4 September 2008
Johannesburg is about to embark on its first landfill-gas-to-energy projects, which will be the first notable Clean Development Mechanism (CDM) project generating substantial carbon credits, which the metropolitan municipality can then use for trading.
The due diligences for the Linbro Park, Marie Louise, Robinson Deep, Goudkoppies and Ennerdale landfills were concluded in March this year, proving that all the sites have enough potential quantities of landfill gas to generate electricity.
Landfill-gas-to-energy CDM projects will be initiated at all five sites, and a consortium headed by ENER•G Systems Joburg has since been appointed by the municipality to take the process forward.
“The successful bidder, ENER•G Joburg, will incur all costs relating to the development of the projects right up to the trading of carbon credits and power that would have been generated by then,” said the municipality’s director for waste services, Palesa Mathibeli.
The municipality and ENER•G Joburg will share the profits resulting from the sale of carbon credits and electricity.
“The primary aim is to harvest methane gas from landfill sites for the purpose of generating power and to generate carbon credits for trading,” Mathibeli said.
The sites can produce as much as 20 to 25 megawatts of electricity for about 15 to 20 years, but the rate of gas production is dependent on a number of variables, including the age and composition of the waste, the temperature and moisture content of each site, and the design and operation of the site, among others.
Using the gas
Because it is now mandatory for cities to manage landfill gasses, flaring of methane gas will be undertaken irrespective of whether the site can generate electricity or not, Mathibeli said.
“The flaring of methane gas reduces the amount of greenhouse gases emitted to the atmosphere and improves air quality.”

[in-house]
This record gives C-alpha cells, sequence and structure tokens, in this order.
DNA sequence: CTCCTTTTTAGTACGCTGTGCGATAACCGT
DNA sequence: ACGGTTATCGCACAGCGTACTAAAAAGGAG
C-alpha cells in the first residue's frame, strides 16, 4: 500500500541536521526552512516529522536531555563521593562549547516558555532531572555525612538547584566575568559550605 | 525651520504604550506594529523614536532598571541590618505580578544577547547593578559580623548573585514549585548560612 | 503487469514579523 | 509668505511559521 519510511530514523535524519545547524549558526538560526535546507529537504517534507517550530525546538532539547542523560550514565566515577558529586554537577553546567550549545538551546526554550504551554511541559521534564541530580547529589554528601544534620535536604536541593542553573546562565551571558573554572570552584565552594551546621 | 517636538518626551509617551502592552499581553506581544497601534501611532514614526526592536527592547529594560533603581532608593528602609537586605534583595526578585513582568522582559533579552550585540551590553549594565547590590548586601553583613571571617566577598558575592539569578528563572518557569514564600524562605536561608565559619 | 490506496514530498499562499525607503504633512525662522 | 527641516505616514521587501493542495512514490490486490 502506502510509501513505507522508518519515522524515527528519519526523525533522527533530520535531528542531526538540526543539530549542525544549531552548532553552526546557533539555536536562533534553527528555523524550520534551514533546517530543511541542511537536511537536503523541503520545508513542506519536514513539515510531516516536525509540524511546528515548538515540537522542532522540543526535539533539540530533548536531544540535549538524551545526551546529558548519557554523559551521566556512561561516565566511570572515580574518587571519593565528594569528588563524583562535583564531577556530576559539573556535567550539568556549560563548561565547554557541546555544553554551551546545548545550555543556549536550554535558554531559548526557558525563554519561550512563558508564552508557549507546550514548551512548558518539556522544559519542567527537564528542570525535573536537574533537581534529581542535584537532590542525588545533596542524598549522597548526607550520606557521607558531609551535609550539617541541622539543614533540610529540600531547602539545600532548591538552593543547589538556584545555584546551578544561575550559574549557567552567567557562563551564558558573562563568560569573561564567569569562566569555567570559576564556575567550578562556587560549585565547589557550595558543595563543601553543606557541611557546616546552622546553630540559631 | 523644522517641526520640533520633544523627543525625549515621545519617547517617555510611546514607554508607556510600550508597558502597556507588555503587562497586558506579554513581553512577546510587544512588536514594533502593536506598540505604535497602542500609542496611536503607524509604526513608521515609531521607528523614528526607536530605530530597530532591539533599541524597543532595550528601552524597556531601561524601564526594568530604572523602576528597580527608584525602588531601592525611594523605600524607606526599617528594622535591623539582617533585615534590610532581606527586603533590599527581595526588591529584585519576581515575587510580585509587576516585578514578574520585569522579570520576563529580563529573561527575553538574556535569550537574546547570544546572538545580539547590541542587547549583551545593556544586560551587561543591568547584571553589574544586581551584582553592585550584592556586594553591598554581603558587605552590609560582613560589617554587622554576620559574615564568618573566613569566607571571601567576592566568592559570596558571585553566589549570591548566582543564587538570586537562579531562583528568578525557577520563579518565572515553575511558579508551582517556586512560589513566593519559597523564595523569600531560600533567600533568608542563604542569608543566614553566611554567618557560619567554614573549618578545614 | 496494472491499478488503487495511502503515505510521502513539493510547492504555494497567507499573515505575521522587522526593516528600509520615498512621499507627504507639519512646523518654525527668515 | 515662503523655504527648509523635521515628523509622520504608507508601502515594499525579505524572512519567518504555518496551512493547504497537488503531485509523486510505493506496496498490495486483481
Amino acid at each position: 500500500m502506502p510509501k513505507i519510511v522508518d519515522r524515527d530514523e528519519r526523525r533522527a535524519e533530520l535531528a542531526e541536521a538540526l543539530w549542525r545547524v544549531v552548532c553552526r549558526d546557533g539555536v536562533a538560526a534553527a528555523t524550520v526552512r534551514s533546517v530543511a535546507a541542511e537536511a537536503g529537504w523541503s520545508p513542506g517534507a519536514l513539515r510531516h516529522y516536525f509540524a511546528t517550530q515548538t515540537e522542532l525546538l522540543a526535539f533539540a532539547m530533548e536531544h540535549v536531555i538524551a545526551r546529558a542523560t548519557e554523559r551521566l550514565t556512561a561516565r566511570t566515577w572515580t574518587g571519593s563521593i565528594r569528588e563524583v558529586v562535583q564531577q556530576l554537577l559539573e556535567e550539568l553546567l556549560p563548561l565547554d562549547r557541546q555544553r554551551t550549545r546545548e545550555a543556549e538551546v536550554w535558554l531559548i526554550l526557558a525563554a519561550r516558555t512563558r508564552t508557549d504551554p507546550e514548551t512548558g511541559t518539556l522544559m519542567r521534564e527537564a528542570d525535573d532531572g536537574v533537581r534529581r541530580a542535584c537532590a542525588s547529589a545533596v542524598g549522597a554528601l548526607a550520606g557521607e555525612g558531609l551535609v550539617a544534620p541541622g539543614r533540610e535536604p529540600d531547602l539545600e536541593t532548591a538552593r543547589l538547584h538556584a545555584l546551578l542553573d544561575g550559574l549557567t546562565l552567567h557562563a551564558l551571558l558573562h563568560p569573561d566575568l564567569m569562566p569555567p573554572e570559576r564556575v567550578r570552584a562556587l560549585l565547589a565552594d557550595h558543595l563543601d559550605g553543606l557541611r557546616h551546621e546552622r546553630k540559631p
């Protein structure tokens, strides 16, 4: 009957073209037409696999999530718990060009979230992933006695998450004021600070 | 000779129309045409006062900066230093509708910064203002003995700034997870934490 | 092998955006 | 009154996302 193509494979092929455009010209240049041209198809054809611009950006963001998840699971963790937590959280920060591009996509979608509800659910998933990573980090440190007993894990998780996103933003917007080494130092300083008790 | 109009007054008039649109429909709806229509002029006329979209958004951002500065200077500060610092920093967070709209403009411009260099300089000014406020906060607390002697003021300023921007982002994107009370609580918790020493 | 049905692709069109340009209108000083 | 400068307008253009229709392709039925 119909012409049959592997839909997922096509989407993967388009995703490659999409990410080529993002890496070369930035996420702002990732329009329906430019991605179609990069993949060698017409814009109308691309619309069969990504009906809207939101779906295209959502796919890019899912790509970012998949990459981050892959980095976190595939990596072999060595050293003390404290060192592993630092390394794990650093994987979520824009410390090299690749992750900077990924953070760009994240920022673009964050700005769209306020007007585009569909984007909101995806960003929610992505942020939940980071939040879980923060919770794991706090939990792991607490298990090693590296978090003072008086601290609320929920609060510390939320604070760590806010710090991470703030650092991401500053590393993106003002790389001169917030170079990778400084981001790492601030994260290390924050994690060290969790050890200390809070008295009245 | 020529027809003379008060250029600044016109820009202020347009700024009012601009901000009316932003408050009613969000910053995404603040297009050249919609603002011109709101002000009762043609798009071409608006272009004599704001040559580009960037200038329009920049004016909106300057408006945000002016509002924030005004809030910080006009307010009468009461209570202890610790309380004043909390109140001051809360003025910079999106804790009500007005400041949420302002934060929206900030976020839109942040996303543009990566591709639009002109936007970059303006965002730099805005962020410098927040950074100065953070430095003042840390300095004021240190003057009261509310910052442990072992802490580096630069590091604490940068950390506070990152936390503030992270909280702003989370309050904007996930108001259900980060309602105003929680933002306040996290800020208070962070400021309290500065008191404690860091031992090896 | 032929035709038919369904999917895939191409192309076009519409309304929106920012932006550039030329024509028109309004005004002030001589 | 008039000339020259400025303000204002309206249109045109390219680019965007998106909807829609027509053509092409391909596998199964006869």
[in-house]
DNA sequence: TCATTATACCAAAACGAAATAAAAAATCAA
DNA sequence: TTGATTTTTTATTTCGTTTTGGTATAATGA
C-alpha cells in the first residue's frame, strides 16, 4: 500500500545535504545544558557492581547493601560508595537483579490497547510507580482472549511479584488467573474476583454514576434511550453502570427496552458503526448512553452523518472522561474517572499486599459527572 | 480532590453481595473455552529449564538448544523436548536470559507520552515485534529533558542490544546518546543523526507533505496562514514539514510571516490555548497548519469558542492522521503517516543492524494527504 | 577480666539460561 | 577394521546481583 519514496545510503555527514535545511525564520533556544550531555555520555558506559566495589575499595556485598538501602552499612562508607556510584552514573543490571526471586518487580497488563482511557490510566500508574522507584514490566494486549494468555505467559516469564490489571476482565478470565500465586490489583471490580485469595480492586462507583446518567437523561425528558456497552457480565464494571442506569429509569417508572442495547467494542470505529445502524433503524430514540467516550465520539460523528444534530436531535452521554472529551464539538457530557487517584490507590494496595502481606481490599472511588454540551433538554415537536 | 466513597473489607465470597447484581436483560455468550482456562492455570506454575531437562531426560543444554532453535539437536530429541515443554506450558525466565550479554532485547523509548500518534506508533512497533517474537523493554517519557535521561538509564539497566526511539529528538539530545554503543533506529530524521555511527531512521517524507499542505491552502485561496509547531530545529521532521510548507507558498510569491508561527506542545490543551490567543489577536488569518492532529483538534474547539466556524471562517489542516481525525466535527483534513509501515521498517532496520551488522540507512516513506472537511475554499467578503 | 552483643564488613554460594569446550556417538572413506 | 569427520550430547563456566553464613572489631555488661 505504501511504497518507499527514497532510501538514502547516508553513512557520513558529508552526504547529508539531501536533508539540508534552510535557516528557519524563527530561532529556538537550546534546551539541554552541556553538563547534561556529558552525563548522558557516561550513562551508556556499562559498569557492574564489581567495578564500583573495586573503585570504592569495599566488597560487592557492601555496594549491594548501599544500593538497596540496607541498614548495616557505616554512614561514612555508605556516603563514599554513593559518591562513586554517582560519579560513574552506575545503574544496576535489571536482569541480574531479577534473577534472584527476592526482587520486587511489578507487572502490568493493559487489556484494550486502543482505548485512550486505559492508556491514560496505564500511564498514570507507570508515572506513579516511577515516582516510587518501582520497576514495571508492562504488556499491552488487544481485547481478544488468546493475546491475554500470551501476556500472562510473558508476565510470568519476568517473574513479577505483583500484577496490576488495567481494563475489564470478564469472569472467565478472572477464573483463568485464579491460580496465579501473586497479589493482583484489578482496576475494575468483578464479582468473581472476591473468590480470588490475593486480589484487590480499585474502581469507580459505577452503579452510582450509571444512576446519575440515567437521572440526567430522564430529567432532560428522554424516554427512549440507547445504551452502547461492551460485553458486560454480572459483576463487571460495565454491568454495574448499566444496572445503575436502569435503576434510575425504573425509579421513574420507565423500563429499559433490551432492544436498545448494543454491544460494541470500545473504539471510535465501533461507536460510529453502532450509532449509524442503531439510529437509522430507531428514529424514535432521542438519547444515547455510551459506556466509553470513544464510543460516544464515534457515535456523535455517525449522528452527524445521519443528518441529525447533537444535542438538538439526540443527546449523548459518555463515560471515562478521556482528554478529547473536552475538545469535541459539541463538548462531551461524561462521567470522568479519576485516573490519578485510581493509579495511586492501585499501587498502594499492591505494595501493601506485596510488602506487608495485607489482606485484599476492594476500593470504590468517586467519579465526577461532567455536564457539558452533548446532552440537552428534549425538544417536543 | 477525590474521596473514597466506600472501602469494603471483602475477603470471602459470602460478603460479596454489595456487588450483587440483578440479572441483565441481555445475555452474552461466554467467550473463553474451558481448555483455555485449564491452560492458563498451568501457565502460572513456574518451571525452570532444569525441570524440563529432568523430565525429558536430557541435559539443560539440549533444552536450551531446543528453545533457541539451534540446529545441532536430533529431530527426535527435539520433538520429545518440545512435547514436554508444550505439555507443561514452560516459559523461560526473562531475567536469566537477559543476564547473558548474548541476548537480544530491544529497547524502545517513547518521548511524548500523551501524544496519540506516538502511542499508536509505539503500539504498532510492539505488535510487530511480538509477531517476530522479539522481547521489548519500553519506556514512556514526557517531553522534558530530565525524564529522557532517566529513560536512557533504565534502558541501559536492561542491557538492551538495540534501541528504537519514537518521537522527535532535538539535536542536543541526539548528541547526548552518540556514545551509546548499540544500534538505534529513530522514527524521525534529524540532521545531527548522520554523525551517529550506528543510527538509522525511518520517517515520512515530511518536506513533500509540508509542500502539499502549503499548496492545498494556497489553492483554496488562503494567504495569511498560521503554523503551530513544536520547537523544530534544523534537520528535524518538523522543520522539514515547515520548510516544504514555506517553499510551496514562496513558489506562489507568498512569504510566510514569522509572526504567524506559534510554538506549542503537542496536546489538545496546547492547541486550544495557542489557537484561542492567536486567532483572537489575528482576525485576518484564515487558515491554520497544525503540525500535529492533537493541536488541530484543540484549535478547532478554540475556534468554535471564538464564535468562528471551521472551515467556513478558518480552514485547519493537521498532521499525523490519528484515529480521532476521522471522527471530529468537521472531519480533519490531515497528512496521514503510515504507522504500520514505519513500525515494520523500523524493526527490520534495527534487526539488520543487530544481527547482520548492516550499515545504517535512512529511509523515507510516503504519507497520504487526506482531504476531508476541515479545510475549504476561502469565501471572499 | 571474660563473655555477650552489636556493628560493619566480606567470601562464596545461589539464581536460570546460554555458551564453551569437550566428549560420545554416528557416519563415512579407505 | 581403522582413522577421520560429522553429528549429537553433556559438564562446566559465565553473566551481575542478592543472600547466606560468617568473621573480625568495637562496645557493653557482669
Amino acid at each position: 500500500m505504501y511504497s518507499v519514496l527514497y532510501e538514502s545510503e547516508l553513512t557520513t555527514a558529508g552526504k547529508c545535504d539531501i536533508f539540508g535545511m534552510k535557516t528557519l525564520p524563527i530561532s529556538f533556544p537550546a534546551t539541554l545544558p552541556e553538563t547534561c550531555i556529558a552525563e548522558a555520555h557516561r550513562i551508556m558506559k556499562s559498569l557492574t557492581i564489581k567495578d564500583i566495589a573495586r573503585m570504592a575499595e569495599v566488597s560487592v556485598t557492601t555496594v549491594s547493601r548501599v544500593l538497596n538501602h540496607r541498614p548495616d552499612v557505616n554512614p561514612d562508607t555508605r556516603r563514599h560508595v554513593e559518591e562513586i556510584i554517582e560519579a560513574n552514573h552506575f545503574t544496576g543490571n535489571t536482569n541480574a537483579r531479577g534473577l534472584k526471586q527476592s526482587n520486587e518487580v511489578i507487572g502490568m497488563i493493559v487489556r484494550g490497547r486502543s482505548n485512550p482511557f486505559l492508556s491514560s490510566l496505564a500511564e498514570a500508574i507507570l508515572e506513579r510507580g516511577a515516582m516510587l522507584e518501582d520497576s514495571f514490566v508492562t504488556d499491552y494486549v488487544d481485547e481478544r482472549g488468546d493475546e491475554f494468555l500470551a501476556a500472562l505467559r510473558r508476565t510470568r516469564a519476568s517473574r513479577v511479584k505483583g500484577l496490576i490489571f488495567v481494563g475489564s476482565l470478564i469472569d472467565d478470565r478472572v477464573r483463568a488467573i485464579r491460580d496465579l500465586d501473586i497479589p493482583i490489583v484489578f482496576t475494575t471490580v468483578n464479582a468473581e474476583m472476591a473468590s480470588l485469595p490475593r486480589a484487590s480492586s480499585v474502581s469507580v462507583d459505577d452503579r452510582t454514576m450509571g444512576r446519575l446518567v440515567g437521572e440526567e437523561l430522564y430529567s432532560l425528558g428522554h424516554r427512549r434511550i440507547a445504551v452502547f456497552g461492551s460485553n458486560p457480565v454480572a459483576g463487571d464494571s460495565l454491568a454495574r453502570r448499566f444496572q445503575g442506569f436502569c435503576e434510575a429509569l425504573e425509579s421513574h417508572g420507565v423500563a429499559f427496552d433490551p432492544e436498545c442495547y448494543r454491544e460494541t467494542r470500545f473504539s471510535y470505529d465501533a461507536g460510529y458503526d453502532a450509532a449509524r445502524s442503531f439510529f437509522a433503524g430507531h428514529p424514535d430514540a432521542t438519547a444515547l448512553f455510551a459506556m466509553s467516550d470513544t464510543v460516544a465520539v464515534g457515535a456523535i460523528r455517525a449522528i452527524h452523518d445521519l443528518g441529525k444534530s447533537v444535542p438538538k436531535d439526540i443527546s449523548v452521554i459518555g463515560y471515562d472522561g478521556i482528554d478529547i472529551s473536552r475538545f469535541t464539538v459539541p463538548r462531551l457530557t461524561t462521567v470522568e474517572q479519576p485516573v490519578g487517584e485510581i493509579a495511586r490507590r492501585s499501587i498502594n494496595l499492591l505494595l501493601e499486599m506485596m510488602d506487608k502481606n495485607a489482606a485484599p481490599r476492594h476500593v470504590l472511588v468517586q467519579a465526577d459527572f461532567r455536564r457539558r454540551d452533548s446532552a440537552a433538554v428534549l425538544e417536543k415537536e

Flaring produces carbon dioxide, which is a far less harmful greenhouse gas, while methane is considered to be up to 21 times more noxious than carbon dioxide. The gas may also be used for other purposes, such as heating.
Once the projects are under way, the air and water quality of the landfills will be closely monitored.
“Although it is acknowledged that all landfills do generate leachate and landfill gas, the scientific quantification thereof is not available at the moment,” Mathibeli said.
Leachate is a liquid that forms when water comes into contact with landfill waste and consists of various contaminants. It has a strong, offensive odour and is yellow-orange in colour.
Before the projects can begin, however, the municipality needs to complete environmental impact studies, which include public participation processes.
“This is not only a requirement from the national and provincial government, but also a requirement by the United Nations Framework Convention on Climate Change,” said Mathibeli.
Except for Linbro Park which was closed in 2006, the sites are still operational. Studies have proven that operating sites yield more landfill gas than closed ones.
The landfills in Kya Sands and Panorama have been closed for a long time and did not form part of the feasibility study as they were considered to be uneconomical.
Gas can be harvested while a landfill is still operational and for up to 50 years after closing the site. Once a landfill has been closed, it will be rehabilitated in line with the end-use closure permit. It could become anything from a new park to a cricket pitch or a golf course.
The landfills earmarked for the projects are at Houthammer Road, Devland; Marlboro Drive, Sandton; Dobsonville Road, Roodepoort; Turffontein Road, Turffontein; and Old Lawley Road, Lawley.
Source: City of Johannesburg